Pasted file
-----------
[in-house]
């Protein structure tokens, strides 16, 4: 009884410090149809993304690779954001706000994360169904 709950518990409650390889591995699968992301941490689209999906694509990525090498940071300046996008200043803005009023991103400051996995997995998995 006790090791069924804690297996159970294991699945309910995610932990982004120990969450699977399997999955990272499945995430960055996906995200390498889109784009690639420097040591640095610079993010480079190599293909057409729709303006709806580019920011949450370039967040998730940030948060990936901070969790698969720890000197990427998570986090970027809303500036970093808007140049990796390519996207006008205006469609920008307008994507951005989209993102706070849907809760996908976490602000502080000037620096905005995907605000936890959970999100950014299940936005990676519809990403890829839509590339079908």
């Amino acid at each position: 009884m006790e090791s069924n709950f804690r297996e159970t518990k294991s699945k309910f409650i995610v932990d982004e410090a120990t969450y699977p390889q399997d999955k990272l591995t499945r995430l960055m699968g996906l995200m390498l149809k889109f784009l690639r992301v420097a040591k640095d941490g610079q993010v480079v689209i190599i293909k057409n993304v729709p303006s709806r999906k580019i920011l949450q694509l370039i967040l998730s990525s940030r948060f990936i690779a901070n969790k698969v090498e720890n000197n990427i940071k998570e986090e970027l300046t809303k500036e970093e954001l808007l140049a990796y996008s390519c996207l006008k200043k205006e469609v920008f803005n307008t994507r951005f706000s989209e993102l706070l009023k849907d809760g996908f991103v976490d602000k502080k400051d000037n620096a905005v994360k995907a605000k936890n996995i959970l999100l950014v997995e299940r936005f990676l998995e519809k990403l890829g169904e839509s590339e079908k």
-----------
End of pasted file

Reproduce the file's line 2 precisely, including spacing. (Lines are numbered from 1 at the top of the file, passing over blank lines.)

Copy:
């Protein structure tokens, strides 16, 4: 009884410090149809993304690779954001706000994360169904 709950518990409650390889591995699968992301941490689209999906694509990525090498940071300046996008200043803005009023991103400051996995997995998995 006790090791069924804690297996159970294991699945309910995610932990982004120990969450699977399997999955990272499945995430960055996906995200390498889109784009690639420097040591640095610079993010480079190599293909057409729709303006709806580019920011949450370039967040998730940030948060990936901070969790698969720890000197990427998570986090970027809303500036970093808007140049990796390519996207006008205006469609920008307008994507951005989209993102706070849907809760996908976490602000502080000037620096905005995907605000936890959970999100950014299940936005990676519809990403890829839509590339079908």